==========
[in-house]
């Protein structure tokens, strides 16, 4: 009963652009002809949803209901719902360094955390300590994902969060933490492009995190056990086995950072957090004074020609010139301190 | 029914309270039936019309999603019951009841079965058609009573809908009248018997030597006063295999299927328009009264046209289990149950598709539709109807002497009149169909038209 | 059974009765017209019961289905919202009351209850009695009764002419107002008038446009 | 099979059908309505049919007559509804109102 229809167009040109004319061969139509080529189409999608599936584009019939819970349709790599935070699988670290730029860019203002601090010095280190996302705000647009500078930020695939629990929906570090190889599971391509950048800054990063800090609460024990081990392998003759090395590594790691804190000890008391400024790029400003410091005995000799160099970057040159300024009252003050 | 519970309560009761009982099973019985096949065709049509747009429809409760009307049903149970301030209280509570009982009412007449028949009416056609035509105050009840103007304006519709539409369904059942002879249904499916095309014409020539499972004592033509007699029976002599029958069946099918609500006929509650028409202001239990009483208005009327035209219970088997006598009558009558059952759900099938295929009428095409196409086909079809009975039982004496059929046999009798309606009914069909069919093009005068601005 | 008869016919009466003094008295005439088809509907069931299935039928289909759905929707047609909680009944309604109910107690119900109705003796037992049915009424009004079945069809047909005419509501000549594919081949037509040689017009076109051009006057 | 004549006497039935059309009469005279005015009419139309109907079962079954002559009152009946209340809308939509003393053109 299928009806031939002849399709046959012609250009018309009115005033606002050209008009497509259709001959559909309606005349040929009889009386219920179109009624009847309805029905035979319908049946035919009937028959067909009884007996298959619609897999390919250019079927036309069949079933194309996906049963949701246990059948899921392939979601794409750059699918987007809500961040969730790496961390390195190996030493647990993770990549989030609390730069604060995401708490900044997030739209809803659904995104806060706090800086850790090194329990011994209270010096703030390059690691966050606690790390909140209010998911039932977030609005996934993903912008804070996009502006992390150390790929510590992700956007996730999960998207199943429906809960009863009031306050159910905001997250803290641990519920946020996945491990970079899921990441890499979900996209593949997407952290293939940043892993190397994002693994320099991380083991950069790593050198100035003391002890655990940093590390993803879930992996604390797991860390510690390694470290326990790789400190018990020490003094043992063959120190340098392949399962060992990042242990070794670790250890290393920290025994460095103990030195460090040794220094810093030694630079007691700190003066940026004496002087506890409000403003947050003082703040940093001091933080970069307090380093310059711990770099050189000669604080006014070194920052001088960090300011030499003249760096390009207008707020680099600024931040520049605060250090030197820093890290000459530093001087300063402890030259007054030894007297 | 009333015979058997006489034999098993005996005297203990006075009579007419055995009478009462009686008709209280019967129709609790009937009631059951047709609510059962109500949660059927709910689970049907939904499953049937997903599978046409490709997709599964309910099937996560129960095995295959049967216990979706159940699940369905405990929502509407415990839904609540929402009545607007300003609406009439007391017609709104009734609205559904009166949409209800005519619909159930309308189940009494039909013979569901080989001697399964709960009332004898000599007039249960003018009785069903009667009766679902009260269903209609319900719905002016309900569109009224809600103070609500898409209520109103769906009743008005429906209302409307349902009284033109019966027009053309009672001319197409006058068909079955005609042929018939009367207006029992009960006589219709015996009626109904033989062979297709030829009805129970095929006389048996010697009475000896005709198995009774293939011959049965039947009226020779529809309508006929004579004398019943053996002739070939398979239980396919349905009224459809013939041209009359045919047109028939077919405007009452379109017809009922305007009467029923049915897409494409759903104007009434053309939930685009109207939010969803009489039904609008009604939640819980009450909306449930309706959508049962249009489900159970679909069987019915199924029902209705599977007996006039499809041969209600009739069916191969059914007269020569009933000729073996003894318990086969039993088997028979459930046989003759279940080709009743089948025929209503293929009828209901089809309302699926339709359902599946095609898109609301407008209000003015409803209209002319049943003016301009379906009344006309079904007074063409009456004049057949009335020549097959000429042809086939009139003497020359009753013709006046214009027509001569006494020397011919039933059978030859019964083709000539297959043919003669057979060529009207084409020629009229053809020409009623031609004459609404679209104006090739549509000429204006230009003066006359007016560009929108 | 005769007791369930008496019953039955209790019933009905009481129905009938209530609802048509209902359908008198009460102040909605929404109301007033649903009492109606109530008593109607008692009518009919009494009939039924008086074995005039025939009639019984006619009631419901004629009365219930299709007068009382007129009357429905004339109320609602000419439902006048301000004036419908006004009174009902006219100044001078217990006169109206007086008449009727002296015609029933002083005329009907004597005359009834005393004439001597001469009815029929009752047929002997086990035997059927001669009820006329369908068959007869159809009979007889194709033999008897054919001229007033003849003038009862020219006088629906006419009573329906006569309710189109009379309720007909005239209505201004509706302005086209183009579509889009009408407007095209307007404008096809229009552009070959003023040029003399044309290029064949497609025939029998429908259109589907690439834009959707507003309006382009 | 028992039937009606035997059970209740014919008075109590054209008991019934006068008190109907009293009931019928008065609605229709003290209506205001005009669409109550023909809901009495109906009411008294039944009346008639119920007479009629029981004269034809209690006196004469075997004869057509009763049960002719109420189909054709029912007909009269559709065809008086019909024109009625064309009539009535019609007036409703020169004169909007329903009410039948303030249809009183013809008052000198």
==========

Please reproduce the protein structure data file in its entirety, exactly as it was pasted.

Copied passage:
[in-house]
């Protein structure tokens, strides 16, 4: 009963652009002809949803209901719902360094955390300590994902969060933490492009995190056990086995950072957090004074020609010139301190 | 029914309270039936019309999603019951009841079965058609009573809908009248018997030597006063295999299927328009009264046209289990149950598709539709109807002497009149169909038209 | 059974009765017209019961289905919202009351209850009695009764002419107002008038446009 | 099979059908309505049919007559509804109102 229809167009040109004319061969139509080529189409999608599936584009019939819970349709790599935070699988670290730029860019203002601090010095280190996302705000647009500078930020695939629990929906570090190889599971391509950048800054990063800090609460024990081990392998003759090395590594790691804190000890008391400024790029400003410091005995000799160099970057040159300024009252003050 | 519970309560009761009982099973019985096949065709049509747009429809409760009307049903149970301030209280509570009982009412007449028949009416056609035509105050009840103007304006519709539409369904059942002879249904499916095309014409020539499972004592033509007699029976002599029958069946099918609500006929509650028409202001239990009483208005009327035209219970088997006598009558009558059952759900099938295929009428095409196409086909079809009975039982004496059929046999009798309606009914069909069919093009005068601005 | 008869016919009466003094008295005439088809509907069931299935039928289909759905929707047609909680009944309604109910107690119900109705003796037992049915009424009004079945069809047909005419509501000549594919081949037509040689017009076109051009006057 | 004549006497039935059309009469005279005015009419139309109907079962079954002559009152009946209340809308939509003393053109 299928009806031939002849399709046959012609250009018309009115005033606002050209008009497509259709001959559909309606005349040929009889009386219920179109009624009847309805029905035979319908049946035919009937028959067909009884007996298959619609897999390919250019079927036309069949079933194309996906049963949701246990059948899921392939979601794409750059699918987007809500961040969730790496961390390195190996030493647990993770990549989030609390730069604060995401708490900044997030739209809803659904995104806060706090800086850790090194329990011994209270010096703030390059690691966050606690790390909140209010998911039932977030609005996934993903912008804070996009502006992390150390790929510590992700956007996730999960998207199943429906809960009863009031306050159910905001997250803290641990519920946020996945491990970079899921990441890499979900996209593949997407952290293939940043892993190397994002693994320099991380083991950069790593050198100035003391002890655990940093590390993803879930992996604390797991860390510690390694470290326990790789400190018990020490003094043992063959120190340098392949399962060992990042242990070794670790250890290393920290025994460095103990030195460090040794220094810093030694630079007691700190003066940026004496002087506890409000403003947050003082703040940093001091933080970069307090380093310059711990770099050189000669604080006014070194920052001088960090300011030499003249760096390009207008707020680099600024931040520049605060250090030197820093890290000459530093001087300063402890030259007054030894007297 | 009333015979058997006489034999098993005996005297203990006075009579007419055995009478009462009686008709209280019967129709609790009937009631059951047709609510059962109500949660059927709910689970049907939904499953049937997903599978046409490709997709599964309910099937996560129960095995295959049967216990979706159940699940369905405990929502509407415990839904609540929402009545607007300003609406009439007391017609709104009734609205559904009166949409209800005519619909159930309308189940009494039909013979569901080989001697399964709960009332004898000599007039249960003018009785069903009667009766679902009260269903209609319900719905002016309900569109009224809600103070609500898409209520109103769906009743008005429906209302409307349902009284033109019966027009053309009672001319197409006058068909079955005609042929018939009367207006029992009960006589219709015996009626109904033989062979297709030829009805129970095929006389048996010697009475000896005709198995009774293939011959049965039947009226020779529809309508006929004579004398019943053996002739070939398979239980396919349905009224459809013939041209009359045919047109028939077919405007009452379109017809009922305007009467029923049915897409494409759903104007009434053309939930685009109207939010969803009489039904609008009604939640819980009450909306449930309706959508049962249009489900159970679909069987019915199924029902209705599977007996006039499809041969209600009739069916191969059914007269020569009933000729073996003894318990086969039993088997028979459930046989003759279940080709009743089948025929209503293929009828209901089809309302699926339709359902599946095609898109609301407008209000003015409803209209002319049943003016301009379906009344006309079904007074063409009456004049057949009335020549097959000429042809086939009139003497020359009753013709006046214009027509001569006494020397011919039933059978030859019964083709000539297959043919003669057979060529009207084409020629009229053809020409009623031609004459609404679209104006090739549509000429204006230009003066006359007016560009929108 | 005769007791369930008496019953039955209790019933009905009481129905009938209530609802048509209902359908008198009460102040909605929404109301007033649903009492109606109530008593109607008692009518009919009494009939039924008086074995005039025939009639019984006619009631419901004629009365219930299709007068009382007129009357429905004339109320609602000419439902006048301000004036419908006004009174009902006219100044001078217990006169109206007086008449009727002296015609029933002083005329009907004597005359009834005393004439001597001469009815029929009752047929002997086990035997059927001669009820006329369908068959007869159809009979007889194709033999008897054919001229007033003849003038009862020219006088629906006419009573329906006569309710189109009379309720007909005239209505201004509706302005086209183009579509889009009408407007095209307007404008096809229009552009070959003023040029003399044309290029064949497609025939029998429908259109589907690439834009959707507003309006382009 | 028992039937009606035997059970209740014919008075109590054209008991019934006068008190109907009293009931019928008065609605229709003290209506205001005009669409109550023909809901009495109906009411008294039944009346008639119920007479009629029981004269034809209690006196004469075997004869057509009763049960002719109420189909054709029912007909009269559709065809008086019909024109009625064309009539009535019609007036409703020169004169909007329903009410039948303030249809009183013809008052000198």